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Air Cargo is the New Place that Amazon has Started Flexing Muscles

Air Cargo is the New Place that Amazon has Started Flexing Muscles Inc has leased 40 jets to meet the delivery demands from the retail giant's customers.
However valued business from FedEx Corp and United Parcel Service Inc. are being taken away from them by the company as the Prime Air planes are flying nearly full with lightweight loads, as reported by Reuters.
While keeping costs under control and as strives to lure new customers with fast shipping, this is one of Amazon's most important endeavors and is expanding into transportation, from trucks to planes. In order to serve its estimated 35 million to more than 50 million U.S. members of Amazon Prime, a service that promises two-day shipping for $99 per year, the world's largest online retailer is sending more packages, more often, and later in the day.
A revenue driver at UPS and FedEx are bulky boxes with goods once purchased in stores, like toilet paper. This is partly because, instead of weight, these companies are now charging customers by boxes' volume. Hence Amazon is able to dodge those rising fees by shipping its own big, light packages.
Amazon leased the planes to speed up shipping and to backstop cargo partners during the holiday season, the company has said till date.  In recent years, FedEx and UPS have delivered items late for Christmas.
"Our own delivery efforts are needed to supplement that capacity rather than replace it," Amazon spokeswoman Kelly Cheeseman told the media. She declined to comment on eluding cargo airline fees.
Supplying its warehouses situated nearby, Amazon's planes fly to at least 10 airports across the United States. Amazon's flights are landing with lower-than-average weight -- meaning it is placing low-density shipments inside the jets but are operating near capacity, officials at four airports said, media reported.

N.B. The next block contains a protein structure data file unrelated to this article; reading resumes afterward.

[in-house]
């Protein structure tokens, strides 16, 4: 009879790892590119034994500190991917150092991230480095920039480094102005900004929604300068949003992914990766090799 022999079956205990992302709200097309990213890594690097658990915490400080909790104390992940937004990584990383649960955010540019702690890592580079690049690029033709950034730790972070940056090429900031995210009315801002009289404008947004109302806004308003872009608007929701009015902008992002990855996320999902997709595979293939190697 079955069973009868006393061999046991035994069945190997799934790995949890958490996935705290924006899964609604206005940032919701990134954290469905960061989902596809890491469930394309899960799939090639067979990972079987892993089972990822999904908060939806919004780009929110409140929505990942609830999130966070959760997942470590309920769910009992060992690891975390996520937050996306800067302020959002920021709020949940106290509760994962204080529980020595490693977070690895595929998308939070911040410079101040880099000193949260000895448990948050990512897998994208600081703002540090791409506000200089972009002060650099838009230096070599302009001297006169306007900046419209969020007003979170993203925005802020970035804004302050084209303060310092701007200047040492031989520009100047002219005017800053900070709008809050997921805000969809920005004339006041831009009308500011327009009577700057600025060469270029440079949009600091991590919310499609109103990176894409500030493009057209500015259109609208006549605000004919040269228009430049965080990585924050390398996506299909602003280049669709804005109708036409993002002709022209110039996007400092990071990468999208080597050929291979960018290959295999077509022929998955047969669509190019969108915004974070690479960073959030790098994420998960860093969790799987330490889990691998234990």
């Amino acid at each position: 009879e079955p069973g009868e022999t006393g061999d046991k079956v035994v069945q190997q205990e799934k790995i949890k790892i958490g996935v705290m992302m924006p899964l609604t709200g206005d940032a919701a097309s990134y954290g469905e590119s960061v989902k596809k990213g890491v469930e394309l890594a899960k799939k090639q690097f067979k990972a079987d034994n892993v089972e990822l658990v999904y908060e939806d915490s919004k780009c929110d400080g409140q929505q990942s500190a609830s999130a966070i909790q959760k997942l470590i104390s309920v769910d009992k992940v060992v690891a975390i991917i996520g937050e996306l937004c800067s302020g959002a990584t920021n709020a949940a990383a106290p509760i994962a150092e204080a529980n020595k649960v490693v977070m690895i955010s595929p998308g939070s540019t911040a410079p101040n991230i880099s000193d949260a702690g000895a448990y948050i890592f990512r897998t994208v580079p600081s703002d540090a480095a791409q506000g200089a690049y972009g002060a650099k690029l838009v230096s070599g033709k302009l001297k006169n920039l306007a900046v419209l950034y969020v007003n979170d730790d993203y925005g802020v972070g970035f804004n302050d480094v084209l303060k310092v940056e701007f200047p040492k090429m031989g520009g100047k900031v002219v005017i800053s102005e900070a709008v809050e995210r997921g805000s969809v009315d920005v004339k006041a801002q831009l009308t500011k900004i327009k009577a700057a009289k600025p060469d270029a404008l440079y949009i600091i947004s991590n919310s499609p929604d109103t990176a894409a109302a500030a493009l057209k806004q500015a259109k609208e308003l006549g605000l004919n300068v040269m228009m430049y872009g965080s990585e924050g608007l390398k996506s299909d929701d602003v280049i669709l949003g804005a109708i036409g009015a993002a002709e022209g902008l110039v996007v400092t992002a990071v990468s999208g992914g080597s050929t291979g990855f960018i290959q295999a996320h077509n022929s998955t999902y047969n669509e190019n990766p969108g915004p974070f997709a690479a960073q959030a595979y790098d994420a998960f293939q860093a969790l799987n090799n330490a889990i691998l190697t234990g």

According to an analysis of cargo, capacity and landing data from the four airports, with supplementary information from tracking website, Amazon aircraft on a monthly basis handled only between 37 percent and 52 percent of their maximum loads by weight.
According to U.S. Transportation Department data for the year ended September 2016, excluding weight carried for free, in contrast, FedEx and UPS were at 53 percent and 56 percent capacity, respectively.
"You're dealing with cargo that's big in dimensions, but in pure weight it's light," said an airport ramp manager in California.
While not specifying whether the flights were full by volume or whether they were operated on Amazon's behalf, airports in Tampa and Charlotte reported similar payload data for the carriers contracted by Amazon. Transport experts said that though daily flights only started in October 2016, and Amazon likely is learning the market, a seventh airport outside Chicago said the planes were not full.
The remaining airports did not comment.
FedEx declined to comment. Steve Gaut, vice president of public relations at UPS, declined to comment, media reported.
Rapid delivery is another way that Amazon is departing from cargo companies' road map in an attempt of its top goal, flight data shows.
The schedules of Amazon contractors and verified with airports which flights were on behalf of the retailer were tracked by the media using and similar websites.

Christopher J. Mitchell

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